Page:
Mufaro's Beautiful Daughters
By John Steptoe
Both of Mufaro's daughters are beautiful but one is bad tempered and one is kind. When the king of the land asks the daughters to appear before him so he can choose a queen, the prideful, bad tempered daughter decides to set out in the night so she can get there first. Along the path are many opportunities to show one's true character. The kind daughter who follows the same path the next day makes different decisions - with different results and a surprising ending!
Guidelines for Philosophical Discussion
By Daniel Lowinger
Mufaro’s Beautiful Daughters is about two sisters, Manyara and Nyasha, who are outwardly very beautiful, but who have completely opposite personalities. Manyara is selfish and assertive, while Nyasha is selfless and charitable. Word reaches them that the King of their land is searching for the “Most Worthy and Beautiful” girls in the land so that he can choose a queen. Both set out for the palace, but along the way are met with people of various infirmities who ask them for help. As it turns out, these people are placed there by the King to test the character of the sisters. Manyara, in her haste to get to the palace, is rude and dismissive of these people; Nyasha, on the other hand, stops to help each one by sacrificing something of hers. When they get to the palace, Nyasha is chosen to be queen.
The moral of the story, which seems to be that kind, selfless people are deserving of reward while selfish, power-hungry people are not, raises perhaps the fundamental philosophical question, dating back to the ancient greeks, which is: “What is the best sort of life to live?” We want the kids to wonder about the ethics and function of personality. The issue is not a simple one: evolutionarily, for example, a personality like Manyara’s has probably been more helpful in the persistence of human beings than Nyasha’s. If the meaning of human life is survival and reproduction, it seems we might want Manyara’s personality. But what is the meaning of human life? And is there something wrong, ethically, with Manyara’s sort of personality? What might that be? In Plato’s The Republic, the argument is made that everyone, at their core, is like Manyara, and that we behave like Nyasha simply because we are afraid of social censure. But if nobody would find us out, how would we behave? Is it better to be wealthy and predatory with a reputation for kindness and generosity, or kind and generous with a reputation for the reverse?
Another surefire way to arrive at a philosophy question is to take a concept and ask “what is the nature of that concept?”. In this story, Nyasha is rewarded with power, with becoming queen. Accordingly, the question suggests itself: “What is the nature of power?” What, precisely, is it that kings and queens have that ordinary people do not? And, what do they lack that ordinary people have? Leo Tolstoy, in War and Peace, argues that leaders have no real effect on their subjects since subjects will only follow orders that do not violate their essential natures. That is to say, for example, if a leader one day decided to order everyone in the land (including the army and police etc.) to walk into the ocean, nobody would listen because the orders are ridiculous and violate the essence of who people are (in this case, rational creatures). That is to say, if following orders is a choice a subject makes, much as anything one might do is a choice (whether it’s the result of an order or not), then what is the special property of the leader after all? If one thinks it is controlling the means of punishment (the police, let’s say) that constitutes a leader’s power, remember that the argument applies at this level as well. What is making the police officer comply, except, perhaps, that he fears punishment from a higher authority? But what is making that authority comply, since ultimately the chain must end with the leader, who has no ability himself to punish?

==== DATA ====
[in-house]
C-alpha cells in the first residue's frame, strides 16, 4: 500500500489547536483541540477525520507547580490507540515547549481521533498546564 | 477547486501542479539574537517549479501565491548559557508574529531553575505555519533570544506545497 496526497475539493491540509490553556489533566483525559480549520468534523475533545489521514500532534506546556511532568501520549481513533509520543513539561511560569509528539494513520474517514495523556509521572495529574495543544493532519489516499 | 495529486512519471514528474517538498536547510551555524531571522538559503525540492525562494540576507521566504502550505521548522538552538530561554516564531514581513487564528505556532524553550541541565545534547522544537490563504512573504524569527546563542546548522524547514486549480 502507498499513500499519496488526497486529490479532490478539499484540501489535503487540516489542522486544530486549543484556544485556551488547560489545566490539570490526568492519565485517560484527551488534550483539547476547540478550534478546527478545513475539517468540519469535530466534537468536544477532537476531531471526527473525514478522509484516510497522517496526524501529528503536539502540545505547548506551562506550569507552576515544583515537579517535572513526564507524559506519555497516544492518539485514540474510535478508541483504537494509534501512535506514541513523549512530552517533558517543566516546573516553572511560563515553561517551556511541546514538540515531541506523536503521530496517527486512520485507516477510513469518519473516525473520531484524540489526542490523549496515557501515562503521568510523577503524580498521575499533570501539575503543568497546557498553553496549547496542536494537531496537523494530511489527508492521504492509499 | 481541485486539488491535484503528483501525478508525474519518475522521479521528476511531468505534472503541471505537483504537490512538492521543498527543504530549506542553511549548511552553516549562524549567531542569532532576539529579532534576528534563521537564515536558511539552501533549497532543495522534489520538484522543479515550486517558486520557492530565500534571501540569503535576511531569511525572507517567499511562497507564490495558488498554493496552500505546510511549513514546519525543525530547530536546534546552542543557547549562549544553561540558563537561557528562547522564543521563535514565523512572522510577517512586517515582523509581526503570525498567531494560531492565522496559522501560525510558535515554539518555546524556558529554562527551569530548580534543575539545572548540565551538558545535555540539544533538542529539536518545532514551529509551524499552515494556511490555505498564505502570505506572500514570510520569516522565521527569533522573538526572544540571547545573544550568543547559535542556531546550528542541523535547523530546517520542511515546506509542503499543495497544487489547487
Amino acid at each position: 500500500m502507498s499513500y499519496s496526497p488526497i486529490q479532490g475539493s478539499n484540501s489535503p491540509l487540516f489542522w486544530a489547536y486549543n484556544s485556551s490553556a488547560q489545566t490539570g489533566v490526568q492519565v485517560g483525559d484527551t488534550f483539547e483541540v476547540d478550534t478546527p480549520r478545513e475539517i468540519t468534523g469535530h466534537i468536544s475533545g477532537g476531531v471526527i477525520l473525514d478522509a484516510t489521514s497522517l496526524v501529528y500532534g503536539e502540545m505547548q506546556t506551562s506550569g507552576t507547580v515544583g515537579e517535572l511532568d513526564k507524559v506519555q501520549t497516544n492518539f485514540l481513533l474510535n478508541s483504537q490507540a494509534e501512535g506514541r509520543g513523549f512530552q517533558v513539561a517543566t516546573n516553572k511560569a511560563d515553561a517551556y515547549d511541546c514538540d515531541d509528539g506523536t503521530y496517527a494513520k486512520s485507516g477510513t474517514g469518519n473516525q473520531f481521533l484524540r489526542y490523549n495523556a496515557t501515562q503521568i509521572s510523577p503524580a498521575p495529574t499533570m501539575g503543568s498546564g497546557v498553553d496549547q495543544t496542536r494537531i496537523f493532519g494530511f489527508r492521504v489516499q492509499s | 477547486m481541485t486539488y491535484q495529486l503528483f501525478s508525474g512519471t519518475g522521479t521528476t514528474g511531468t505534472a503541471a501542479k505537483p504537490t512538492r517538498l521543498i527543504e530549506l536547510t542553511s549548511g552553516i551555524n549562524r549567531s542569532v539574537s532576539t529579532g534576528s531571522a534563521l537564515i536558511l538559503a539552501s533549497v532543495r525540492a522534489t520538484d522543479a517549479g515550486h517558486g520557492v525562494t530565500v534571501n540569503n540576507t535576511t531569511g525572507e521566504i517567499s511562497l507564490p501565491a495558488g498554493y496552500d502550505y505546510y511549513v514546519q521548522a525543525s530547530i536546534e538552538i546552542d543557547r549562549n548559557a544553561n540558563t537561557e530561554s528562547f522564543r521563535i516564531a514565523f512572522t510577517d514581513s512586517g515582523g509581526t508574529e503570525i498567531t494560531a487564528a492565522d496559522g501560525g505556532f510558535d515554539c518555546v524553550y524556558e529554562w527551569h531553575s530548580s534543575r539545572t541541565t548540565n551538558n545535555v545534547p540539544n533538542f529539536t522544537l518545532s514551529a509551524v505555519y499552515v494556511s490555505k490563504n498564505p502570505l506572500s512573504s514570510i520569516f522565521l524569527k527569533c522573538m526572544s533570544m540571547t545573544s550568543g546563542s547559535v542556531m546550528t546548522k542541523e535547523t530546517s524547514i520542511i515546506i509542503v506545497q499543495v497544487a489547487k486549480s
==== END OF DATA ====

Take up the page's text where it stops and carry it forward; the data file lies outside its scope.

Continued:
The story also raises the twin questions of the nature of worth, and its relation to beauty. In the story, the King desires ‘The Most Worthy and Beautiful’ daughters in the land. What does it mean to be worthy, and must one be beautiful in order to be worthy? If not, why does the King have this added request for beauty? Would he reject a worthy queen who was not beautiful, or a beautiful queen who was not worthy? Which is better, and what do you think? Of course, we might interpret the King as meaning that he wants both a competent ruler, and a person of outward beauty. But we might wonder whether this interpretation compromises the worth of the king. Is a King a worthy king if he would reject worthy, but non-beautiful women as queens? Finally, and connectedly, what does it mean to be a competent ruler? What qualities make a ruler a good ruler?
Yet another philosophical question raised by the story is about the nature of happiness. The story claims that the girls’ father, Mufaro, is happy due to his pride in his daughters. But this happiness is based on a lie – he does not know Manyara’s true character. Is ignorance bliss? Can one be truly happy if one is living a lie? This question also dates back to Plato’s The Republic, and his story about the cave, and was recently recast popularly in the movie The Matrix. Would you rather know the truth and be unhappy, or be happy with a lie? Is it, accordingly, right to lie to someone, if you think it will make them happy? Did Manyara do the right thing, then, by concealing her true nature from her father?
Questions for Philosophical Discussion